Earlier this month, the U.S. released a new plan detailing the commitments and priorities for the next two years under the Open Government Partnership (OGP).
The updated National Action Plan is not only more ambitious than we anticipated; it also shows a significant improvement from an earlier draft version released at the OGP summit in London in October. The final plan contains three major areas of concentration in open government:
- Increasing public integrity,
- Managing resources more effectively
- Improving public services.
We applaud the Administration for adding new commitments and more detail to those initiatives still in the implementation phase.
We are also pleased to see the White House address some our feedback and suggestions on the foreign assistance section of this updated plan. We hope that the consultation process will continue as the government begins to implement these commitments.
The foreign assistance transparency commitment, which was also featured in the original plan, includes a mention to “establish an automated and timely process for publishing foreign aid data to Foreign Assistance.gov” and a list of specific agencies which will be added to the Dashboard in 2014. These include: USAID, the Department of State, HHS, USDA, DOD, Treasury, and other agencies. We look forward to working with these agencies in the publication of detailed “timely, and high quality foreign assistance data.”
The Busan Outcome Document, signed by the U.S. in 2013, calls all governments to fully implement the standard for publishing aid information by the end of 2015. This makes 2014 a key year for progress, implementation and delivery. The National Action Plan can serve as roadmap for the vision of the Administration on transparency and civic engagement, but it will require resources and leadership and of course a team to drive it forward and keep agencies on track.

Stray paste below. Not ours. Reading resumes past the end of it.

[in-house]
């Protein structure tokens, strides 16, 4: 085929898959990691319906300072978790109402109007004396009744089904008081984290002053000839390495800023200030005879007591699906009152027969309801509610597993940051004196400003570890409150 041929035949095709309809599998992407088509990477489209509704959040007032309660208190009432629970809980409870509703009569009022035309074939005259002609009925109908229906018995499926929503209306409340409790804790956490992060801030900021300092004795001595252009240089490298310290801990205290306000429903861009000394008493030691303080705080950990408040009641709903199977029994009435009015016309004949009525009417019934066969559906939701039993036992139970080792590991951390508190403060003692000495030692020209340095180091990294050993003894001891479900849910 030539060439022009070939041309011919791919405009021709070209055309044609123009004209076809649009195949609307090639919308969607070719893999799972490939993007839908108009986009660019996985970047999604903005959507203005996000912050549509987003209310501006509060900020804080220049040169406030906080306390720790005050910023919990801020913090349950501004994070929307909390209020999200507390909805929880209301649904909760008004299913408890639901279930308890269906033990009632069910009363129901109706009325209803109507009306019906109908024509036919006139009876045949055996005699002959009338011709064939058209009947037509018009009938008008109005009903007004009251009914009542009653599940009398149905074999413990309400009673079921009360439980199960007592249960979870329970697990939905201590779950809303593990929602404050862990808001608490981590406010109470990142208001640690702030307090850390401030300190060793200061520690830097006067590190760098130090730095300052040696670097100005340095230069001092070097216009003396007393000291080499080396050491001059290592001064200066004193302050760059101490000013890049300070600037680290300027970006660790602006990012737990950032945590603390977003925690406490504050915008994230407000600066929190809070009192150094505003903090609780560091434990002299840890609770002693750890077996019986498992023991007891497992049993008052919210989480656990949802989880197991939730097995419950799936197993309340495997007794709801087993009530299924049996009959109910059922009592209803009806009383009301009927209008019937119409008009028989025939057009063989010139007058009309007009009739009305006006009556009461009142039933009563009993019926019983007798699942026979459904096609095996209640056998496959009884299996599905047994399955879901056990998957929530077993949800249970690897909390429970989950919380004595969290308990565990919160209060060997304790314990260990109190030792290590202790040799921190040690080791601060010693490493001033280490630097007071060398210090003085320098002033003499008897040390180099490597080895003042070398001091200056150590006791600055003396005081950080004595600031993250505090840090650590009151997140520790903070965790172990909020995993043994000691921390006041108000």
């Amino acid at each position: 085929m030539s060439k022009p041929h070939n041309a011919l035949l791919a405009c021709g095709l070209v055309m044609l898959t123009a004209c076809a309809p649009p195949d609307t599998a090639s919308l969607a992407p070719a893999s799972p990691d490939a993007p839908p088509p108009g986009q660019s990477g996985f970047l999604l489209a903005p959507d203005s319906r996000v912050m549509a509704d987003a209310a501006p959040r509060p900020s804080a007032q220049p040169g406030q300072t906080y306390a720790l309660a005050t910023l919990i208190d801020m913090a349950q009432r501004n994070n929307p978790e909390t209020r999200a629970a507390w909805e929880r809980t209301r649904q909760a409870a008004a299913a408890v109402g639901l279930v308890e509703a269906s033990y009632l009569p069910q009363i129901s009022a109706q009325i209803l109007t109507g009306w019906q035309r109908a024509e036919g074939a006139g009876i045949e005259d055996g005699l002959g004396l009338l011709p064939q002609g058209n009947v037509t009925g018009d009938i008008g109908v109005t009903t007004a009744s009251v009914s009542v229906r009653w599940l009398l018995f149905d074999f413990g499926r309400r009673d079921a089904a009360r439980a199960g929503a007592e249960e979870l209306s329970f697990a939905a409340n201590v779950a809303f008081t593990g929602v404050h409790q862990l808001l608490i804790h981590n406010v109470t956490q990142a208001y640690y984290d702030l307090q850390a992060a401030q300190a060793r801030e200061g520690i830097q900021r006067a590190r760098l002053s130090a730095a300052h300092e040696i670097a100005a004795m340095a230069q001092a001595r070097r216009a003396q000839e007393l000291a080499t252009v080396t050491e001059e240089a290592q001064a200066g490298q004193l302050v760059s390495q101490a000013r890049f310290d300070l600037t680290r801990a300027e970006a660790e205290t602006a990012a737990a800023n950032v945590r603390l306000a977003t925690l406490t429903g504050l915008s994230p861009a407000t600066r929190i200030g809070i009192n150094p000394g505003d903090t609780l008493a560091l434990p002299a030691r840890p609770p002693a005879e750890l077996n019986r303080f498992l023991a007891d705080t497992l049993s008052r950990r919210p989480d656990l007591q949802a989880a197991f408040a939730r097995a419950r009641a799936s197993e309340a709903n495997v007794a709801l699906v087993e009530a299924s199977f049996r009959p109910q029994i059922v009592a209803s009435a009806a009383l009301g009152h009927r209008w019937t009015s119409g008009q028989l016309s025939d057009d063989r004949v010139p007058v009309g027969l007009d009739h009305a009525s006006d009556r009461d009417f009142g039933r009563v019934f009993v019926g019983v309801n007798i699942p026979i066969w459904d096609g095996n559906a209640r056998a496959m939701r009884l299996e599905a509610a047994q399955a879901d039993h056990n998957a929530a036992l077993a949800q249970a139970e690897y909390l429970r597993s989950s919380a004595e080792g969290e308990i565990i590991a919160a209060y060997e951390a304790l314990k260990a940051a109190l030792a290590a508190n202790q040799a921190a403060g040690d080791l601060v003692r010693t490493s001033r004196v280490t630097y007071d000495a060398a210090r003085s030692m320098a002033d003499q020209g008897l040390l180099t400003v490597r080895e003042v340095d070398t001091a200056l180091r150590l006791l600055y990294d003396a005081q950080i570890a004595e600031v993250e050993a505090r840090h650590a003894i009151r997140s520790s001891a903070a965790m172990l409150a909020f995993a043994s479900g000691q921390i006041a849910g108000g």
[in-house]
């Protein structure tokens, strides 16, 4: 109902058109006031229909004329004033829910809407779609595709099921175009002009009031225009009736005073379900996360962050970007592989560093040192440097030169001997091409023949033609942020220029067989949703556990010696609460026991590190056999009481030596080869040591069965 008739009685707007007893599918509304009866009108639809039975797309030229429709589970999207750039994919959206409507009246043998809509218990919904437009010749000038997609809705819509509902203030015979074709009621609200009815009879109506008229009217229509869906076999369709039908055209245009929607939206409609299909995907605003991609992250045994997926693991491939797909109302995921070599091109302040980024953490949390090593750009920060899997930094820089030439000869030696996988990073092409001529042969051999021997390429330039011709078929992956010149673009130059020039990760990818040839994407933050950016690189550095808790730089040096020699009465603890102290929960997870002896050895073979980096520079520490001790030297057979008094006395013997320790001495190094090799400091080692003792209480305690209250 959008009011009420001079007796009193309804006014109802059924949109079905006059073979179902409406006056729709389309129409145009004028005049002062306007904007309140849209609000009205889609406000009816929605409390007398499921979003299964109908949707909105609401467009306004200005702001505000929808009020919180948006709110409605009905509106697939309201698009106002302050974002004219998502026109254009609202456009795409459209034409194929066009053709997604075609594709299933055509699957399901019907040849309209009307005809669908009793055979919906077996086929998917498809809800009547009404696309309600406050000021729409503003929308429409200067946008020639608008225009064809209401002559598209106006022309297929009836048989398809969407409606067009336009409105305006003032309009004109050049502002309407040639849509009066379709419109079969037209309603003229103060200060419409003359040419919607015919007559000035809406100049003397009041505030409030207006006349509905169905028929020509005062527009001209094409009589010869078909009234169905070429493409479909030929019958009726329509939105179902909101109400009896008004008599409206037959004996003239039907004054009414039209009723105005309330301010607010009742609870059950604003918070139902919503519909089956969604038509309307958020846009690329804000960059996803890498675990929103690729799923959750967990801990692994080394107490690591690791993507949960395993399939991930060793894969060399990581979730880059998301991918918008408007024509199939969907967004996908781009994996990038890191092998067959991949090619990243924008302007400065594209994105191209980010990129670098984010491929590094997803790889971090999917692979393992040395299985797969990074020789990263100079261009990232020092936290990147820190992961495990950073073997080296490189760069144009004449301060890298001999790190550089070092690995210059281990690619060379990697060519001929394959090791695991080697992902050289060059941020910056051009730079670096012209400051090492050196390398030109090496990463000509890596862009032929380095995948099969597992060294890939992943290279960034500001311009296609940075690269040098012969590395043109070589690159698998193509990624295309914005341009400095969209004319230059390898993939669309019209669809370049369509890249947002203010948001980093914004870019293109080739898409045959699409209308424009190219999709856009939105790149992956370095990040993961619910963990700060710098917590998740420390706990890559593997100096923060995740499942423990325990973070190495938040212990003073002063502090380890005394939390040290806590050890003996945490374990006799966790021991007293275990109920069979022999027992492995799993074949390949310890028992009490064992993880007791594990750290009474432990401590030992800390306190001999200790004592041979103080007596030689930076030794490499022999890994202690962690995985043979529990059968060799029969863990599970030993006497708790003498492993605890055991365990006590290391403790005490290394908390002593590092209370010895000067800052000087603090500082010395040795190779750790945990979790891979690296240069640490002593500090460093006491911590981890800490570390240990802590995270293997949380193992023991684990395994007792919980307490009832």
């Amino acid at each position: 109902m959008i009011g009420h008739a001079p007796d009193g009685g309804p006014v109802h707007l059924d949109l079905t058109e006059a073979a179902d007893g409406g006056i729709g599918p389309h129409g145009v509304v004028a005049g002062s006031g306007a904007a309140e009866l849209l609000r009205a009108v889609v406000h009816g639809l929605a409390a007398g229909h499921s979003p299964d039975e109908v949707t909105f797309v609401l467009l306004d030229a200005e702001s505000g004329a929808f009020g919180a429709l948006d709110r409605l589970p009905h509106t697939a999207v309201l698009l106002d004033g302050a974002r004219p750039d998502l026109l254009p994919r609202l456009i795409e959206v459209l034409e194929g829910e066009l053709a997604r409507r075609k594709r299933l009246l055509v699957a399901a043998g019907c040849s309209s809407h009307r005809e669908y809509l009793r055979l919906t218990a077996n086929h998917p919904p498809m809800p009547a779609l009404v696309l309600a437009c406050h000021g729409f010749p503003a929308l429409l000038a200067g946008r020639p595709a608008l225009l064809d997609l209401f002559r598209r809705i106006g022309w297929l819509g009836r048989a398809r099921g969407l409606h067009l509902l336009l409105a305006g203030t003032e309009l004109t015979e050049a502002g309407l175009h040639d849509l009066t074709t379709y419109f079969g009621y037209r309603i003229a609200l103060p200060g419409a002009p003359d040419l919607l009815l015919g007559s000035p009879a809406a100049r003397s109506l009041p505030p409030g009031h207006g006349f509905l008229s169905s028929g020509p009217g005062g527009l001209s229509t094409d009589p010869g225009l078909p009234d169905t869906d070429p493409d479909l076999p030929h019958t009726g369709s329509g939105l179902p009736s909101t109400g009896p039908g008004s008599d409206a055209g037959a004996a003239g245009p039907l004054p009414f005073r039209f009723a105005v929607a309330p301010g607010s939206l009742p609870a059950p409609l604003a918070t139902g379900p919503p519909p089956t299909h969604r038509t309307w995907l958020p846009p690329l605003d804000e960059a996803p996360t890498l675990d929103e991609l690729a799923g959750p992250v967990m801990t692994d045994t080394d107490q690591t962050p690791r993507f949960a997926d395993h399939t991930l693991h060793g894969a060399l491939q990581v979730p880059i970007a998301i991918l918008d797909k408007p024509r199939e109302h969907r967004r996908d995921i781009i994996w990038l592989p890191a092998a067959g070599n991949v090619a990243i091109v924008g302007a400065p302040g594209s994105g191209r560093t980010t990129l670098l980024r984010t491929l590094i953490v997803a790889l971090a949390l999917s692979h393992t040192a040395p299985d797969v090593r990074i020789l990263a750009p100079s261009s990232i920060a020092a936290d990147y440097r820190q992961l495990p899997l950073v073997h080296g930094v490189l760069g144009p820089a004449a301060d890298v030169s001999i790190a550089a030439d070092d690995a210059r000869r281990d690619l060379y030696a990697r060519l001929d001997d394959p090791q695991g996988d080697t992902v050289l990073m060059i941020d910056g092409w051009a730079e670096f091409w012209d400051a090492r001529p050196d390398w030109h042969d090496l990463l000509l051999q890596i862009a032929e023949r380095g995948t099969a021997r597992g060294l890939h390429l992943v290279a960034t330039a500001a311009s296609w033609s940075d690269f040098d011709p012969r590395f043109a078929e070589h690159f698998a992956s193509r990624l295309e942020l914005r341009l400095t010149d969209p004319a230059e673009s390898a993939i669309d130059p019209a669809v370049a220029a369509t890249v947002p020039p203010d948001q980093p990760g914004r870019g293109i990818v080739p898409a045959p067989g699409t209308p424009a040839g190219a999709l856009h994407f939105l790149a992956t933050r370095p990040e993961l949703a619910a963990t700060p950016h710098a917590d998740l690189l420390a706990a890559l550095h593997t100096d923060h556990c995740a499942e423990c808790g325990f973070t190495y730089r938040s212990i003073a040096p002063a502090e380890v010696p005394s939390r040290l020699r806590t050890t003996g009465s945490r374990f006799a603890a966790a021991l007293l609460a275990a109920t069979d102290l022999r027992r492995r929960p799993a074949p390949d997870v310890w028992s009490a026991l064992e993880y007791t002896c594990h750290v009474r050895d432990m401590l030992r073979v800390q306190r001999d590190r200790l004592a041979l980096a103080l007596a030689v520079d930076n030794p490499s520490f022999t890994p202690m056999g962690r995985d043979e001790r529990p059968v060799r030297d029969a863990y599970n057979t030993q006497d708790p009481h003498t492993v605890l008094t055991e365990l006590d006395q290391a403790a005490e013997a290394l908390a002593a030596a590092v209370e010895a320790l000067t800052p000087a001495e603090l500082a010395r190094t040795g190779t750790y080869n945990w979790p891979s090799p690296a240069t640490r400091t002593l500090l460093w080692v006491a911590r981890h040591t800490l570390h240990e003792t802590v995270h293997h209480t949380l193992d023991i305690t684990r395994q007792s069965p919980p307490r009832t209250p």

An important addition to the plan is to “support and improve agency implementation of open government plans”. This is a unique opportunity for the agencies to take stock of their capacity to deliver high quality information, address their systems’ strengths and weaknesses, meet the deadlines of existing domestic policy and guidance, and finally, to allocate the necessary resources to reach these goals.
While the plan is not perfect and still lacks specific information about what agencies will deliver, we see this plan as a strong proposal with potential to deliver on long held promises of the Obama Administration.
Stay tuned for updates!